Royal Exchange, Manchester.
26 March 2018.
To a Manchester audience, Middleton may seem an unlikely destination for someone with big dreams. Yet, in the 1950s, Lily Kwok chose it as the location for her pioneering Chinese restaurant. She achieved success there, but the town wasn’t the only place that this woman with an extraordinary life called home. In this adaptation of her grand-daughter Helen Tse’s family memoir, Lily seems to be on a perpetual journey – both emotionally and physically. From China to Hong Kong, to Manchester and back, it’s a life of almost constant struggle as she encounters poverty, war, bad luck and impossible choices.
Her vivid story is told through flashback. The determined curiosity of her grand-daughter Helen, somehow succeeds in summoning Lily’s ghost to reveal the details of her past life. Unlikely though this is, it never seems contrived. The depiction of their relationship has a naturalness that makes the story-telling wholly credible.
From an early age, inspired by her father’s belief in the transformative power of hard work, Lily strives ceaselessly to create a better future for her and her family. “Small, female, poor and powerless” she may be but also a woman in possession of a strong survival instinct.
Lily invites Helen to “walk in my shoes” and she does just that – she experiences her popo‘s life as if it is happening to her. It’s a clever construct. The young, confident and out-spoken Helen casts a contemporary (and often outraged) eye on the hardships that Lily uncomplainingly endures. However, Lily is unwilling to allow Helen to directly experience everything she has witnessed. As if to protect her grand-daughter, she steps back into her own life to endure her darkest moments herself, and Lily’s most painful secrets can only be spoken about with help from her friend Auntie Kit. In-Sook Chappell’s script creates fluid shifts in time and perspective but we never find ourselves lost. There is a sharp streamlined clarity to the story-telling, and it’s peppered with characters who express themselves with refreshingly blunt honesty.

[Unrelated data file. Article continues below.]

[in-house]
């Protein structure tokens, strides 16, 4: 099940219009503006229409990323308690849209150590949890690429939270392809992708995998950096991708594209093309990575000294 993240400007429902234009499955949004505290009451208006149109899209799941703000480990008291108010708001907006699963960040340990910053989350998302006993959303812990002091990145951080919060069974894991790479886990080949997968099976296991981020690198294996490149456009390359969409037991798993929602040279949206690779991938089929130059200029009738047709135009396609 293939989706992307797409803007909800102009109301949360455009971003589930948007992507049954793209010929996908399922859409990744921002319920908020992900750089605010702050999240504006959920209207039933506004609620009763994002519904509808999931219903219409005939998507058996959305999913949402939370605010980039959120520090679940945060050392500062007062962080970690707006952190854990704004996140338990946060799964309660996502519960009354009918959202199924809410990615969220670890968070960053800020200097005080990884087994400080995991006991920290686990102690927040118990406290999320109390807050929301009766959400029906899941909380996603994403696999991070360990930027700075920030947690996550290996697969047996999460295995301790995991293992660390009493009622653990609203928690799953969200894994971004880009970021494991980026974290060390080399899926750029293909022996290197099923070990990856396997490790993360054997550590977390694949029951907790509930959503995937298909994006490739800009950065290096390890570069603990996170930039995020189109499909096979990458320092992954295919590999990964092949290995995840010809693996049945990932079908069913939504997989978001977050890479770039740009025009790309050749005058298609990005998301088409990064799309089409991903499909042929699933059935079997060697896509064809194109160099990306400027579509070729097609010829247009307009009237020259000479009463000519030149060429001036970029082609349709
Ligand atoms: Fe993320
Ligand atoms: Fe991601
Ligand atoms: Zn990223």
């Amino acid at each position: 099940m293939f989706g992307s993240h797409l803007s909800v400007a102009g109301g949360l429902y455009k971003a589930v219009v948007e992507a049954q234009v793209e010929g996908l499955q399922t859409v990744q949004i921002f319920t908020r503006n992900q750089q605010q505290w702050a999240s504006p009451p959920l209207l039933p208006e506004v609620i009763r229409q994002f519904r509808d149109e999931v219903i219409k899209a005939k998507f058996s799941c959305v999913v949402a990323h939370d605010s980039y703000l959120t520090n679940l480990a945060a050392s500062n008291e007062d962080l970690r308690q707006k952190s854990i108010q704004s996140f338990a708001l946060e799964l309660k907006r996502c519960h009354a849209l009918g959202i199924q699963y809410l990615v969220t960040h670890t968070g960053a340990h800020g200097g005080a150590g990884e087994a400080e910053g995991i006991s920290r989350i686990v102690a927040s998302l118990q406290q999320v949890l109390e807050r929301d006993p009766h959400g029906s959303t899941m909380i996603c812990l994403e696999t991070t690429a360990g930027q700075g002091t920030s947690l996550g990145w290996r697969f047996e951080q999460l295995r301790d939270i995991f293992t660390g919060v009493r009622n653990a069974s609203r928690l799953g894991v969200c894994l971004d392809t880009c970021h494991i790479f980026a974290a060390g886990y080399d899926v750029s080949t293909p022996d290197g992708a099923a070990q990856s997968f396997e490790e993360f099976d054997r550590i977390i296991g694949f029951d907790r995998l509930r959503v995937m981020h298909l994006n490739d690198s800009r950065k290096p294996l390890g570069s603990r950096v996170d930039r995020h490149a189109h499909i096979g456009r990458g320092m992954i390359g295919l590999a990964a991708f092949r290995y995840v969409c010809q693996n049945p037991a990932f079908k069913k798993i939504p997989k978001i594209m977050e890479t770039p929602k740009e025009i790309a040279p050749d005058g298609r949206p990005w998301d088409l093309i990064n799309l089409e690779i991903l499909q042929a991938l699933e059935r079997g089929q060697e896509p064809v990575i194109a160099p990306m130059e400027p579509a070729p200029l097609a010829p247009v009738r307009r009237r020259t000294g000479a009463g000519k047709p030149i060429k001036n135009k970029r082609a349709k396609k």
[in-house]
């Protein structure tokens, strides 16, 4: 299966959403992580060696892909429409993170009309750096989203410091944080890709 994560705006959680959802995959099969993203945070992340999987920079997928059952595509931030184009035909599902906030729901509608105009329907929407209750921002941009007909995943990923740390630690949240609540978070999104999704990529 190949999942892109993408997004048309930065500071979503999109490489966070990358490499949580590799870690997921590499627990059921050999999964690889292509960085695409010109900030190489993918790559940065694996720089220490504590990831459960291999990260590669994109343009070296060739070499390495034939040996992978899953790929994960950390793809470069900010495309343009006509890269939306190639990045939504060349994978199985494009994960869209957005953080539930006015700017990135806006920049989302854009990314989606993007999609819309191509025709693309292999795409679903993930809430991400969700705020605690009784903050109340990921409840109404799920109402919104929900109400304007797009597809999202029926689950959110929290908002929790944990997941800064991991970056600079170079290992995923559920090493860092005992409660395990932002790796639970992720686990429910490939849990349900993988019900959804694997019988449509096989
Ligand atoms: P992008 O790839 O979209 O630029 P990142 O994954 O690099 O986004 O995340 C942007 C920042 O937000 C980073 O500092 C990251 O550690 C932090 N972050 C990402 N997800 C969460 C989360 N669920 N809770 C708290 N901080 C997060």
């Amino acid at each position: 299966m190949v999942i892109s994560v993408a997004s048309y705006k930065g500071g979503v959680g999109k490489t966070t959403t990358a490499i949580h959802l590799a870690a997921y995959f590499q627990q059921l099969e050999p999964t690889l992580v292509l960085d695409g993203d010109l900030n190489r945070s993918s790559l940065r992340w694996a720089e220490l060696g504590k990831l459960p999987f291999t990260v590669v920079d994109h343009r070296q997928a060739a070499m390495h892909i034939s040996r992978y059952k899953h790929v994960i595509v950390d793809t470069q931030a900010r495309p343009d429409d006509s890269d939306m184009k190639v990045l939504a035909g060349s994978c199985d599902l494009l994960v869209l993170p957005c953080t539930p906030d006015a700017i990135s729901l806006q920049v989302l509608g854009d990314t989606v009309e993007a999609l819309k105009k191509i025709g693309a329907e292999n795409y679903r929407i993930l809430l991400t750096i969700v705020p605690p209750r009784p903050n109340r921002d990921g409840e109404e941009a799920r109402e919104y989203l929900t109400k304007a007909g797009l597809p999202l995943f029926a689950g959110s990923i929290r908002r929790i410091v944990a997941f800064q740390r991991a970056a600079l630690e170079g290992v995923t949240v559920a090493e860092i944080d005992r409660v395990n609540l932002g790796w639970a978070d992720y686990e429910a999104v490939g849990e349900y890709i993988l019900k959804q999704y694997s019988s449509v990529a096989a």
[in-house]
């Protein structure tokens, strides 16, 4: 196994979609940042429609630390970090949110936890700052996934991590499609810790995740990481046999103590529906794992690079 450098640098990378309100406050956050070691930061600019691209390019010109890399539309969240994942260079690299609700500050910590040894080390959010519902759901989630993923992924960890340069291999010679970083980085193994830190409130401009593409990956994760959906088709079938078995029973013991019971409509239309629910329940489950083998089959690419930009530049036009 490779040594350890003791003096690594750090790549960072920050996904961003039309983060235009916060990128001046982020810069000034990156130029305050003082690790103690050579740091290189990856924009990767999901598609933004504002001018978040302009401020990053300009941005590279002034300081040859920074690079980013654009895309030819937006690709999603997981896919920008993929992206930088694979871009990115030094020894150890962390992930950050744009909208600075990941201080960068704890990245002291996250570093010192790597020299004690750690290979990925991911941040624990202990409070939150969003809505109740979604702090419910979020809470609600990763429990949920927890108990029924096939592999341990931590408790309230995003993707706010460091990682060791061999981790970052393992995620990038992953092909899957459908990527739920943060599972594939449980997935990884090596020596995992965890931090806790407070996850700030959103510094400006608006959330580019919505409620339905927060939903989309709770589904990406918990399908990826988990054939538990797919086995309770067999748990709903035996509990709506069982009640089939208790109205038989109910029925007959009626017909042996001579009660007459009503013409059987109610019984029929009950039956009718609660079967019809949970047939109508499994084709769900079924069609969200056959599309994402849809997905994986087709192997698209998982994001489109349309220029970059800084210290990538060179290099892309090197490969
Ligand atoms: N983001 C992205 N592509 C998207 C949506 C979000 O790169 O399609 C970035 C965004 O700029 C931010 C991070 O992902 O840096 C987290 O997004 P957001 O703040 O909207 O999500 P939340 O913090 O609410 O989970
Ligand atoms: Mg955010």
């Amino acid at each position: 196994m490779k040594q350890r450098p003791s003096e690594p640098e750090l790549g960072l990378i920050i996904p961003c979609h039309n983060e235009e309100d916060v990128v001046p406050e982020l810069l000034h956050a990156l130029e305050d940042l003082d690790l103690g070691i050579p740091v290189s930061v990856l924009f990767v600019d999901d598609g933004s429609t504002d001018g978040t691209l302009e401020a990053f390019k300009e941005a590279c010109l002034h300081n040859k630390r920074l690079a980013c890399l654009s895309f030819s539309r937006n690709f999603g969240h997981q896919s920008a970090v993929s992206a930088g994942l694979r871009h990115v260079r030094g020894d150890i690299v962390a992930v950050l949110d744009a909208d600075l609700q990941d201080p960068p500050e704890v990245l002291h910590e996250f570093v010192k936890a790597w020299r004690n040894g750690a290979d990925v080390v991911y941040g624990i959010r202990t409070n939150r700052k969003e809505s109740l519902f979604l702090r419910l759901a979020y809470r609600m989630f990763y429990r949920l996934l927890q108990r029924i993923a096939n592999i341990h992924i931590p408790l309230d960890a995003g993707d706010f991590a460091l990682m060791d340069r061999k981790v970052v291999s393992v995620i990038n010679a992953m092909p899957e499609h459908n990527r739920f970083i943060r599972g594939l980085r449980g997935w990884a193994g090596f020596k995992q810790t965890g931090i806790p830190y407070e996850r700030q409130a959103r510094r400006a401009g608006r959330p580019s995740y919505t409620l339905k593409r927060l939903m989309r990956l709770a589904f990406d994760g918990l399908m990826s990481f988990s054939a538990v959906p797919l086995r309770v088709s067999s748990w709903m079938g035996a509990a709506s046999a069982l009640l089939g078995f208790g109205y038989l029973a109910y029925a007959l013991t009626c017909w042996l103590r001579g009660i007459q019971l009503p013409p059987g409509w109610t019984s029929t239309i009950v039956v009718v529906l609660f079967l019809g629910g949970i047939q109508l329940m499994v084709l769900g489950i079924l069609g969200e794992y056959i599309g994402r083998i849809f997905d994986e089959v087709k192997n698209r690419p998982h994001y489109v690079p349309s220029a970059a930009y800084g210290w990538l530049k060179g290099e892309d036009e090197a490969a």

The play foregrounds the experiences of women, emphasising the obstacles they faced but also their resilience. Men are often absent or flawed.
As you’d expect the power of food to evoke memories of family and home is regularly referenced and there are moments where ingredients are loving prepared, and cooked on stage – filling the space with a fragrant smell of lemongrass and ginger.
The production’s design creates a compact sense of hustle and bustle – there’s constant change and people on the move. Travelling by train, plane, boat and on foot – characters stride forward and step back in time. Frequent changes of location are effectively evoked through a lean but adaptable set with striking lighting and imaginative use of music and movement.
There’s a strong cast, most of whom are called upon to play multiple characters. Ruth Gibson plays Lily’s English employer Mrs Woodman with a knowing nod to the colonialism of the time, while Minhee Yeo’s cheerful Auntie Kit brings welcome moments of lightness to proceedings.
The play revolves around the relationship between grandmother and grand-daughter. Siu-See Hung’s Helen pulses with a youthful streetwise energy. Her restlessness drives the narrative forward and she is often in the thick of the action. As Lily, Tina Chiang offers something more contained. Often called up on to simply observe Lily’s life story replayed by other cast members in front of her, Chiang manages to express so much through her haunted wide-eyed gaze and tightly clenched hands. It’s a compelling performance – deeply felt and full of nuance.
Jennifer Tang’s production could have become swept up in the sometimes epic nature of the story but it wisely keeps things tight, focusing in on the people buffeted by the forces of history and fate. The result is an absorbing and very affecting meditation on family, identity, and resilience.
Photos by Jonathan Keenan